Former Shell Oil President on U.S. Oil: Don’t Expect Rapid Production Increase

Oil prices are increasing since OPEC reached an agreement on its first oil production cut since 2008, but will the rally continue? Former Shell Oil President John Hofmeister weighed in on whether the deal will even hold up across the oil producing nations.

“Well I think it’s still a big question mark whether it holds and I think the faster the oil price rises the less the chances that it will hold because there are a lot of folks out there, OPEC as well as other producers that are really short of cash and have lived with such difficulty in the last few years that they’ll do anything they can to raise production in the short term in order to capture some of that available money with higher oil price,” Hofmeister told the FOX Business Network’s Neil Cavuto.

But, according to Hofmeister, even if President-elect Donald Trump makes it a priority to deregulate the U.S. oil industry, consumers should not expect an immediate decline in oil prices.

“Well I don’t think we’re going to see any kind of immediate return to prosperity or to rapid production increase and that’s because the money’s not there and the banks are still reluctant to loan to oil and gas producers from , you know, the past.

Hofmeister detailed other factors that would slow an increase in U.S. oil production.

“And we also have a supply chain that’s broken.  And we are short on people.  And so the combination means it’s going to be a year, year and a half, to kind of gear up the system.”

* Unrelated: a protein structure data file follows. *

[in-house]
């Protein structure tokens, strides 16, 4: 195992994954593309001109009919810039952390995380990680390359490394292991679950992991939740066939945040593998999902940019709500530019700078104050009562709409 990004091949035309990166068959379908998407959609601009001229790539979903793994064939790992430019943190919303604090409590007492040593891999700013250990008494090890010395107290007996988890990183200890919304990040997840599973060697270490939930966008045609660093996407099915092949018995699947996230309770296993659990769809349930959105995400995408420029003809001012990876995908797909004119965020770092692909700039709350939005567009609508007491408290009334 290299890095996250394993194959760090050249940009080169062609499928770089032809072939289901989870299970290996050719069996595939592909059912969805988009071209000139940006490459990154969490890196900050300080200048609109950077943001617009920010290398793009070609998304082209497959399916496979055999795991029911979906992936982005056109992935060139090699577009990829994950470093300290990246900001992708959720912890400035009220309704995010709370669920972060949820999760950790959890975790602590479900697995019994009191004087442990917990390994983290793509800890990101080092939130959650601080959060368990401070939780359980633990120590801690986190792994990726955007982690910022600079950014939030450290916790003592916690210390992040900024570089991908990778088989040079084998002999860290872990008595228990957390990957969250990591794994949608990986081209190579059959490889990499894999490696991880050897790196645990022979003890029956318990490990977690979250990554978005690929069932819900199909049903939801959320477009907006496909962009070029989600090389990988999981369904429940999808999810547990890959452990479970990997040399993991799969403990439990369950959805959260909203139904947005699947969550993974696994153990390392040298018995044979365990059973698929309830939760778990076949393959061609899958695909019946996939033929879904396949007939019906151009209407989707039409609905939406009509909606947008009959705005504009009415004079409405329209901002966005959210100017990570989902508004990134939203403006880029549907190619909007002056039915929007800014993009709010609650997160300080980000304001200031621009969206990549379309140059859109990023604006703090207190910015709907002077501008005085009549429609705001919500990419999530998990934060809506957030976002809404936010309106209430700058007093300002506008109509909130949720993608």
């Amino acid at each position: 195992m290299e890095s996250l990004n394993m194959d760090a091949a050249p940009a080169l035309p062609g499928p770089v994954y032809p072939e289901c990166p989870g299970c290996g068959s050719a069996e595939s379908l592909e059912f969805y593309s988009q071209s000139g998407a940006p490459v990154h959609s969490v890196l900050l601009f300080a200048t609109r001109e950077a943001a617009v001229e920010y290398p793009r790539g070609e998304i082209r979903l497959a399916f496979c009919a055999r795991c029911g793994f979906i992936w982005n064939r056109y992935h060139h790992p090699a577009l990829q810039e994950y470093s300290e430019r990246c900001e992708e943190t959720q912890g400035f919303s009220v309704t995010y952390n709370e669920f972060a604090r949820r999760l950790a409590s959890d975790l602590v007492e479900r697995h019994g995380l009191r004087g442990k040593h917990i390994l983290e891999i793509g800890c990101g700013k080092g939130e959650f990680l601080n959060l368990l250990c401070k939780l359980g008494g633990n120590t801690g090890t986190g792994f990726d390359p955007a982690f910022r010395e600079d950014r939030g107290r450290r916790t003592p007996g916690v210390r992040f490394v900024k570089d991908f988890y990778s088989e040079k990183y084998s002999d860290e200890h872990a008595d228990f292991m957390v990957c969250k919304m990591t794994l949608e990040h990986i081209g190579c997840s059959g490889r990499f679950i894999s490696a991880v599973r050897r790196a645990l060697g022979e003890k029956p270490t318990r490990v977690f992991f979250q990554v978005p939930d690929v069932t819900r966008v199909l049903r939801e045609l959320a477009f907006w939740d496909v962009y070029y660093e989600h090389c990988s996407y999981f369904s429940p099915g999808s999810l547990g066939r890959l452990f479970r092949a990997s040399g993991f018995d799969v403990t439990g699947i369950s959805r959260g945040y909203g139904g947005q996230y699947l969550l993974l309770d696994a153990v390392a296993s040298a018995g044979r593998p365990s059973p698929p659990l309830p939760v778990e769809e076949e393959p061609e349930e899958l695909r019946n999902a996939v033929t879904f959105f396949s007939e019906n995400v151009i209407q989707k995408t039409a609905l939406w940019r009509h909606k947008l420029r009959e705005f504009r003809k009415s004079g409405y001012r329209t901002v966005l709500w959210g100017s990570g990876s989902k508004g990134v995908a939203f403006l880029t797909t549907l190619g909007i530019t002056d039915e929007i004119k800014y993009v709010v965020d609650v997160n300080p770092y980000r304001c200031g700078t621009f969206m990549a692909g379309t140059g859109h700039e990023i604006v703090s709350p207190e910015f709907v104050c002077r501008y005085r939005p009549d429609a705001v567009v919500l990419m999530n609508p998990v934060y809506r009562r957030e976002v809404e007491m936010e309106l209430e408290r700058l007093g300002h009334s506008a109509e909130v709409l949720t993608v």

But Hofmeister said despite all of these obstacles, any help the incoming administration could provide is still welcome.

“Any relief that the new administration can provide from the burden that the previous administration, or the current administration, put on the industry would be welcome.”

Hofmeister predicted there would be an increasing activism in response to any potential deregulation efforts in of oil industry by the Trump administration.

“But what also might happen is that in response to any relaxation, we’re going to see a lot of activism like we’re seeing in North Dakota right now,” Hofmeister continued, “The absurdity of course is these people don’t mind raising the price of the product to the American people, which will dent the otherwise good economic growth of the American economy.”